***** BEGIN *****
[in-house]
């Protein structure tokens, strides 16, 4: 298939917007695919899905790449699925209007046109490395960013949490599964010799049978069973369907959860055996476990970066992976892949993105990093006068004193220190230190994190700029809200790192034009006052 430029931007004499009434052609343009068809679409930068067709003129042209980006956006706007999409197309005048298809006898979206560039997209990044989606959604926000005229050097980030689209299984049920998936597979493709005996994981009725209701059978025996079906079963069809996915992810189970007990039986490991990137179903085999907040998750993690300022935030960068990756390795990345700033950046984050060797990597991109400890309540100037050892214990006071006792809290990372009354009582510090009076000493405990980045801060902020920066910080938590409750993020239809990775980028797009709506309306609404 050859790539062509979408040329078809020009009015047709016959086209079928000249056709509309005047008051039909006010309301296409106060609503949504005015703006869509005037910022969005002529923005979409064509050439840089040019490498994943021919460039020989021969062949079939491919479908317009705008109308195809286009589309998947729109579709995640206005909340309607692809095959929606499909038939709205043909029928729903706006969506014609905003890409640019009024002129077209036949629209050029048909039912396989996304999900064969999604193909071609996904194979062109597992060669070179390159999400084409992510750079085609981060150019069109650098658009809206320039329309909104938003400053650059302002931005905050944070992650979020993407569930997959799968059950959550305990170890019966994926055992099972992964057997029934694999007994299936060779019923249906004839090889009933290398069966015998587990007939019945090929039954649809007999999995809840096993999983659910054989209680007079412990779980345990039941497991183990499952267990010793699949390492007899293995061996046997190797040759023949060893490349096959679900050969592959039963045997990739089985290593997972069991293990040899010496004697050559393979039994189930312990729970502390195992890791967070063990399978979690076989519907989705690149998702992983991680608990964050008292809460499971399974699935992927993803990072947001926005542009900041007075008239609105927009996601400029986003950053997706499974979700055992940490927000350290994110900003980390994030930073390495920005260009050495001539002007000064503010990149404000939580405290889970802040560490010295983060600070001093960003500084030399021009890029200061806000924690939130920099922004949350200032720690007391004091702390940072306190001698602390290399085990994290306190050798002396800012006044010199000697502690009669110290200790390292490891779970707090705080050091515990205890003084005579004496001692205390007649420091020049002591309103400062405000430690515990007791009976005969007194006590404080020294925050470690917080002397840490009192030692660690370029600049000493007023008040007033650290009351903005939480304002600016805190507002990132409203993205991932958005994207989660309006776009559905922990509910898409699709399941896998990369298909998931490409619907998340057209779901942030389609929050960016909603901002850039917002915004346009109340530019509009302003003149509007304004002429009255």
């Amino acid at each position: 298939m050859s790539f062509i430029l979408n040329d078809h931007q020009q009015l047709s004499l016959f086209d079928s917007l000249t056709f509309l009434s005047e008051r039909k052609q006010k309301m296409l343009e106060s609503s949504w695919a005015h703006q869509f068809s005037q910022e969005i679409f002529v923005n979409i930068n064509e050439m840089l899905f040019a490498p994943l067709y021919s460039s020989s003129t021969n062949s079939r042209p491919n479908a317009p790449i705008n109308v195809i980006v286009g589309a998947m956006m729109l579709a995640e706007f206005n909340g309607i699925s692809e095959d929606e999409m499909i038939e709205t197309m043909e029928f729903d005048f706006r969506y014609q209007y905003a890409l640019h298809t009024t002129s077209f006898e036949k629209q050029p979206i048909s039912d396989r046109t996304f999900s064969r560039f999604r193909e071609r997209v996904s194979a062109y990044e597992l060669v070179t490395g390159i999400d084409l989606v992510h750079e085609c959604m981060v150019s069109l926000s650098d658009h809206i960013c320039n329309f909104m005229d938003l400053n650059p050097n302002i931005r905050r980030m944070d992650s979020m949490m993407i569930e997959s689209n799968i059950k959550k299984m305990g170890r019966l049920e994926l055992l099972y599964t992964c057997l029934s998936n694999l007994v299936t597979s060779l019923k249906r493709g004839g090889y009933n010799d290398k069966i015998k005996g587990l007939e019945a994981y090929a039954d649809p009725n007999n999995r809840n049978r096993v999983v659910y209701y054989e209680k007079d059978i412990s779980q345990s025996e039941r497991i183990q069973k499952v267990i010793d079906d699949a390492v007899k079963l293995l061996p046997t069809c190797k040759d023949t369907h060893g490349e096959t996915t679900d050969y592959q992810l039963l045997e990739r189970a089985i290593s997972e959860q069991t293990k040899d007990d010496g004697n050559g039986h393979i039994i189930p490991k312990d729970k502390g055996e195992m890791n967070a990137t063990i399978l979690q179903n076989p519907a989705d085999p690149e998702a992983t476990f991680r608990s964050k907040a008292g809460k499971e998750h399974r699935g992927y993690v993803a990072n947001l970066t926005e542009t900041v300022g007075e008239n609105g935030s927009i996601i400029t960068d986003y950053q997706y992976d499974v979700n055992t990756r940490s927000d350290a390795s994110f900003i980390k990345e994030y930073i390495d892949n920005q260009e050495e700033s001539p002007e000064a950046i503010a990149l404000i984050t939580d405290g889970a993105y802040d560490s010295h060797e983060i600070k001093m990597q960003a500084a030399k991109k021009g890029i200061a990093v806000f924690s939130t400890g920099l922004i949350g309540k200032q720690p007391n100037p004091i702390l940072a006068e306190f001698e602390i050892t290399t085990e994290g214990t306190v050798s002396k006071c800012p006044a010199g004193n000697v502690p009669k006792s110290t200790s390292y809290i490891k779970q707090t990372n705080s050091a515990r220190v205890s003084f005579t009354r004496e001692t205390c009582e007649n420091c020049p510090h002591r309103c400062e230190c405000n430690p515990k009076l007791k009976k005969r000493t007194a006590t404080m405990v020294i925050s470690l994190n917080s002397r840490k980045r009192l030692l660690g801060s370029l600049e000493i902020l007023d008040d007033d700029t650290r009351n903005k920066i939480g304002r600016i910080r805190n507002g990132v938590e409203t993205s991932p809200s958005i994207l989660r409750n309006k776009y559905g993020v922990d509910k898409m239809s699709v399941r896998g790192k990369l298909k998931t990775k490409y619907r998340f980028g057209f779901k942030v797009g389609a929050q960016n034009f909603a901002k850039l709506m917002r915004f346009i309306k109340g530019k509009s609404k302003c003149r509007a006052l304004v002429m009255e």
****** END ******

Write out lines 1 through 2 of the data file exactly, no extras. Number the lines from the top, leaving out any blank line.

[in-house]
């Protein structure tokens, strides 16, 4: 298939917007695919899905790449699925209007046109490395960013949490599964010799049978069973369907959860055996476990970066992976892949993105990093006068004193220190230190994190700029809200790192034009006052 430029931007004499009434052609343009068809679409930068067709003129042209980006956006706007999409197309005048298809006898979206560039997209990044989606959604926000005229050097980030689209299984049920998936597979493709005996994981009725209701059978025996079906079963069809996915992810189970007990039986490991990137179903085999907040998750993690300022935030960068990756390795990345700033950046984050060797990597991109400890309540100037050892214990006071006792809290990372009354009582510090009076000493405990980045801060902020920066910080938590409750993020239809990775980028797009709506309306609404 050859790539062509979408040329078809020009009015047709016959086209079928000249056709509309005047008051039909006010309301296409106060609503949504005015703006869509005037910022969005002529923005979409064509050439840089040019490498994943021919460039020989021969062949079939491919479908317009705008109308195809286009589309998947729109579709995640206005909340309607692809095959929606499909038939709205043909029928729903706006969506014609905003890409640019009024002129077209036949629209050029048909039912396989996304999900064969999604193909071609996904194979062109597992060669070179390159999400084409992510750079085609981060150019069109650098658009809206320039329309909104938003400053650059302002931005905050944070992650979020993407569930997959799968059950959550305990170890019966994926055992099972992964057997029934694999007994299936060779019923249906004839090889009933290398069966015998587990007939019945090929039954649809007999999995809840096993999983659910054989209680007079412990779980345990039941497991183990499952267990010793699949390492007899293995061996046997190797040759023949060893490349096959679900050969592959039963045997990739089985290593997972069991293990040899010496004697050559393979039994189930312990729970502390195992890791967070063990399978979690076989519907989705690149998702992983991680608990964050008292809460499971399974699935992927993803990072947001926005542009900041007075008239609105927009996601400029986003950053997706499974979700055992940490927000350290994110900003980390994030930073390495920005260009050495001539002007000064503010990149404000939580405290889970802040560490010295983060600070001093960003500084030399021009890029200061806000924690939130920099922004949350200032720690007391004091702390940072306190001698602390290399085990994290306190050798002396800012006044010199000697502690009669110290200790390292490891779970707090705080050091515990205890003084005579004496001692205390007649420091020049002591309103400062405000430690515990007791009976005969007194006590404080020294925050470690917080002397840490009192030692660690370029600049000493007023008040007033650290009351903005939480304002600016805190507002990132409203993205991932958005994207989660309006776009559905922990509910898409699709399941896998990369298909998931490409619907998340057209779901942030389609929050960016909603901002850039917002915004346009109340530019509009302003003149509007304004002429009255």